An intense young man is pacing a bleak, strip-lit room. Melancholy, stately orchestral music and the unkind lighting compound the feeling of confinement, when suddenly he breaks into a sprint, crashes through the end wall, and keeps on blasting through room after room in a series of explosive hurdles. The scene cuts to a washed-out, institutional corridor and our man bursts through the wall, surges across the screen and is gone, just ahead of a young woman doing exactly the same. We follow them as they hurtle through monotone rooms, oblivious in their own private storms of debris.
Abruptly, they stop and, for the first time, eye each other. Unspoken understanding flickers across their faces - they are young, they are beautiful and they know something we don't. An almost-smile passes between them and they start to run again. Finally, they career through a crumbling exterior wall and immediately, they surge up the vertical trunks of towering trees. On they rush, up into indigo space, where they float, suspended on their way to the stars, with the strapline "Levi's R Engineered Jeans: freedom to move". All that effort, just to sell trousers . . .
Once upon a time, Levi's did have genuinely iconic status, so the idea of a clothes company selling "freedom" is not quite as absurd as it initially appears. The institutional, vaguely eastern European austerity of the rooms from which the two chisel-jawed actors break out recalls the days when the very idea of "blue jeans" was enough to make one half of Europe envy the other (well, that and their "freedom to move").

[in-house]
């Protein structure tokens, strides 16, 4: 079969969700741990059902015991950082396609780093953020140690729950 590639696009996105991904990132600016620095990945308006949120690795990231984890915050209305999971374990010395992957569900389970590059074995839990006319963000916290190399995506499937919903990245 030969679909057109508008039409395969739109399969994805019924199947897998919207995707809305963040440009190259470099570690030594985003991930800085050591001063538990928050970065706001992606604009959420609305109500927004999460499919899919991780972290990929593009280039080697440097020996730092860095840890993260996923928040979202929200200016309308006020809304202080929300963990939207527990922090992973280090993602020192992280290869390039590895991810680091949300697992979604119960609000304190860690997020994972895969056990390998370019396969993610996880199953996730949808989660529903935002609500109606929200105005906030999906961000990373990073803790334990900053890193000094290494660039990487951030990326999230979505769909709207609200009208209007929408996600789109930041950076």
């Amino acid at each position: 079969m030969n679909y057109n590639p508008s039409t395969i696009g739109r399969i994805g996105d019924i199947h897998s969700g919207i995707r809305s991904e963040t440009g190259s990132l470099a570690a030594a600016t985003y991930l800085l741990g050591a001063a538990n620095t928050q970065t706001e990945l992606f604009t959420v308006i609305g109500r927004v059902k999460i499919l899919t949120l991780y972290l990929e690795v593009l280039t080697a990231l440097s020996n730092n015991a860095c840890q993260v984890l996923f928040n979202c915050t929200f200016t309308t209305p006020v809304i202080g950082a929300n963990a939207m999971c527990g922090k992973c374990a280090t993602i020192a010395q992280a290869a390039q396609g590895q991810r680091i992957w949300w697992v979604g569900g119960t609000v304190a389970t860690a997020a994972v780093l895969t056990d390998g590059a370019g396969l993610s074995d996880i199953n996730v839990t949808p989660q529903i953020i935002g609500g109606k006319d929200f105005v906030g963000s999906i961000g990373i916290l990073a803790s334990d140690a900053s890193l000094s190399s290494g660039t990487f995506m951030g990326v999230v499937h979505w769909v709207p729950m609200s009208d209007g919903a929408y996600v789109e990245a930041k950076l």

The times, however, have changed. Add the stylistic influences of post-Berlin Wall and post-rave youth culture to the horrific fin-de-siecle vision of prime ministers and presidents in jeans, and it seems that this hard-wearing product finally wore thin some time in the 1990s. As a result, Levi's has re-engineered its product and its advertising.
The 60-second epic was directed by Jonathan Glazer, a man responsible for stylish and inventive pop promos for the likes of Radiohead and Jamiroquai, as well as the recent multi-award-winning series of Guinness adverts and the British heist movie Sexy Beast. All cool muted greens, this bloodless, silent film (pretentiously entitled Odyssey) took roughly two months to complete, with much of the work carried out in post-production. As the two actors leapt through non-existent walls, small cannon blasted bruising cork and dirt at them; computers subsequently generated the solid-seeming walls and Freudian forest to create the illusion that youthful will-power can transcend restrictive - if beautifully lit - reality.
The unspoken recognition which passes between our protagonists demonstrates precisely the quality that Levi's is selling, mirroring the way that young people (allegedly) always know instinctively what is "cool". The message is that these brave, spontaneous and, above all, young role models automatically relate to the product - which itself, crucially, barely features.
This stunning work allegorises teenage angst well, but in these post-No Logo days, it is so artfully and expensively crafted that you cannot help but be struck by the banality of the product it promotes at its climax.
As the text, which gives the only evidence as to what we are now supposed to go out and buy, appears right at the end of the film, the two models remain hanging in space - and Levi's hopes that its target audience is reminded of The Matrix, but is too young to be looking for the wires of Thunderbirds.
Ross Diamond is a musician and manager of community involvement projects in south London